What Can Schools Do To Foster College-Bound Culture?

» Posted by on Mar 22, 2017 in U can B | Comments Off on What Can Schools Do To Foster College-Bound Culture?

What Can Schools Do To Foster College-Bound Culture?

Much attention has been paid to the national graduation and dropout rates. However, those discussions ignore another population of students: those who graduate from high school, but are not prepared to succeed in postsecondary education or the workforce. According to a recent study by the Washington, D.C.-based Economic Policy Institute (EPI), nationally, the unemployment rate for those who recently earned a high school diploma or equivalent degree (ages 17-20) and are not enrolled in additional schooling is 18 percent.

So, how can we work to increase the number of students that are pursuing a college degree? One solution is college-bound culture. Schools that focus on fostering this in their classrooms help build the expectation of postsecondary education for all students.

Through extensive research, the Pathways to College Network has established six principles to guide the actions of educators for creating an environment that pushes students to pursue a college education. These principles are:

  • Expect that all underserved students are capable of being prepared to enroll and succeed in college
  • Provide a range of high-quality, college-preparatory tools for students and families
  • Embrace social, cultural, and varied learning styles when developing the environment and activities at the school
  • Involve leaders at all levels in establishing policies, programs, and practices
  • Maintain sufficient financial and human resources for this mission
  • Assess policy, programs, and practices regularly to determine their effectiveness

These goals may seem idealistic, but with the right strategies, it possible for educators and school administrators at all schools to make them a reality. Focusing on how schools can help students succeed beyond high school is vital for creating a culture that promotes the value of a college education. And as you can imagine, the key ingredient for creating this culture is dedicated teachers and counselors. Here are some ways to get started:

Counseling Office

A school’s counseling office is a vital piece of the puzzle when it comes to encouraging students to think beyond high school and determine what it is they want to do in their career. Here are few ways guidance counselors can help:

  • Hold conferences with students frequently, especially during 10th and 11th grade, to monitor future plans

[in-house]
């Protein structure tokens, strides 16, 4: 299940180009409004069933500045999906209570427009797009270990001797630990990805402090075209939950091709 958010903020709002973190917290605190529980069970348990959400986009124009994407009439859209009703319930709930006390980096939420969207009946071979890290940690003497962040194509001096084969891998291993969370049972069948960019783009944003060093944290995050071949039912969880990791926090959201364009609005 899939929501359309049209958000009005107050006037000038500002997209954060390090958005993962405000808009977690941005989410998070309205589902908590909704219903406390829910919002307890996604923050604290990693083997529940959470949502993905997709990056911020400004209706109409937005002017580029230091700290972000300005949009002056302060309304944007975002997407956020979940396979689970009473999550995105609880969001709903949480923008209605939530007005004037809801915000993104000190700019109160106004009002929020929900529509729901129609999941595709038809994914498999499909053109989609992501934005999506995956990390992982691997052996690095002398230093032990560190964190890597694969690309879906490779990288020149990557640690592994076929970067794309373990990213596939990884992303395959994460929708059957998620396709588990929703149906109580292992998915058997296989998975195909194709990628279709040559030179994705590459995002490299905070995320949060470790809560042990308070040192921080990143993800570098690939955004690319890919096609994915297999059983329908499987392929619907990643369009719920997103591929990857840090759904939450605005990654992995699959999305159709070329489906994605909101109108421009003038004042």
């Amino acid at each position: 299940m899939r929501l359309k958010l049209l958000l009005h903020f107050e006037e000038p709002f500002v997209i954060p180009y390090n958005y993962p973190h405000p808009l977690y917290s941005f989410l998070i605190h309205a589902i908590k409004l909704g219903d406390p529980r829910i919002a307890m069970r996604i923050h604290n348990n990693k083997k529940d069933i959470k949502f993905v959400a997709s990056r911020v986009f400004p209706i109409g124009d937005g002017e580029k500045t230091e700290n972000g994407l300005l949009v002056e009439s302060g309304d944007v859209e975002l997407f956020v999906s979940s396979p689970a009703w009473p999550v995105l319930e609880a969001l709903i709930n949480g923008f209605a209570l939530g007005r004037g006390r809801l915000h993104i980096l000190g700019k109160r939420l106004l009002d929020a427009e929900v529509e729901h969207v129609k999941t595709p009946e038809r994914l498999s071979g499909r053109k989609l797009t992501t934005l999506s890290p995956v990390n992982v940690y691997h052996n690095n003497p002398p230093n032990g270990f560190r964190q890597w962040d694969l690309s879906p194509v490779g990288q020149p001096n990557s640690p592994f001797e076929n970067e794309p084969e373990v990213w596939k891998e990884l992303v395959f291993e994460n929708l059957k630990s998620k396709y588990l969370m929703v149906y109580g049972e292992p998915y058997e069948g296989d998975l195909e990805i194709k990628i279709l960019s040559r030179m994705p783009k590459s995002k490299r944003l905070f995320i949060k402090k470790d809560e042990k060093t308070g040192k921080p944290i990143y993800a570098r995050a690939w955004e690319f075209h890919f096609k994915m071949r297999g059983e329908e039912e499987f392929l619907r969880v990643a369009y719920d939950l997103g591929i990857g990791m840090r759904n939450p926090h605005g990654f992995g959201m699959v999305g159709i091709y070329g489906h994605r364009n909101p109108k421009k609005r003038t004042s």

• Become friendly with local admissions officers; invite them to come to your school
  • Invite local college graduates to speak about their experiences
  • Hold a Career Day or College Fair
  • Send a newsletter to parents with useful college information
  • Hold workshops for students on topics such as: writing essays, getting recommendations, preparing for tests, applying for financial aid

College Decor

Keep college top-of-mind for students by decorating hallways and classrooms with pennants, posters, and slogans that broadcast the ultimate goal of getting into college. Consider announcing upcoming college entrance exams and test-preparation classes with flyers in bathrooms, hallways, and the cafeteria.

Career Development Programs

For many children, half of the battle is figuring out what they want to do after they graduate. This happens when students are unable to connect what they’re learning in the classroom to a career.

Consider starting an internship program or establishing after-school programs or activities that help students understand all of their options. This often falls on guidance counselors to organize. However, this doesn’t have to be the case. Programs like U can B support career development through curriculum components that allow students to see what life is like after high school and college. These programs help students become aware of all the opportunities that exist and encourage them to pursue them.

Raising academic standards alone is not enough to ensure that all students, especially low-income and minority students, will graduate from high school and pursue — let alone succeed in — postsecondary education. Supports must be in place to help schools ensure that all students achieve this goal. College-bound culture inspires the best in every student and helps them identify and achieve their goals. Schools that take the steps to foster this culture put the success of their students at the forefront of their mission.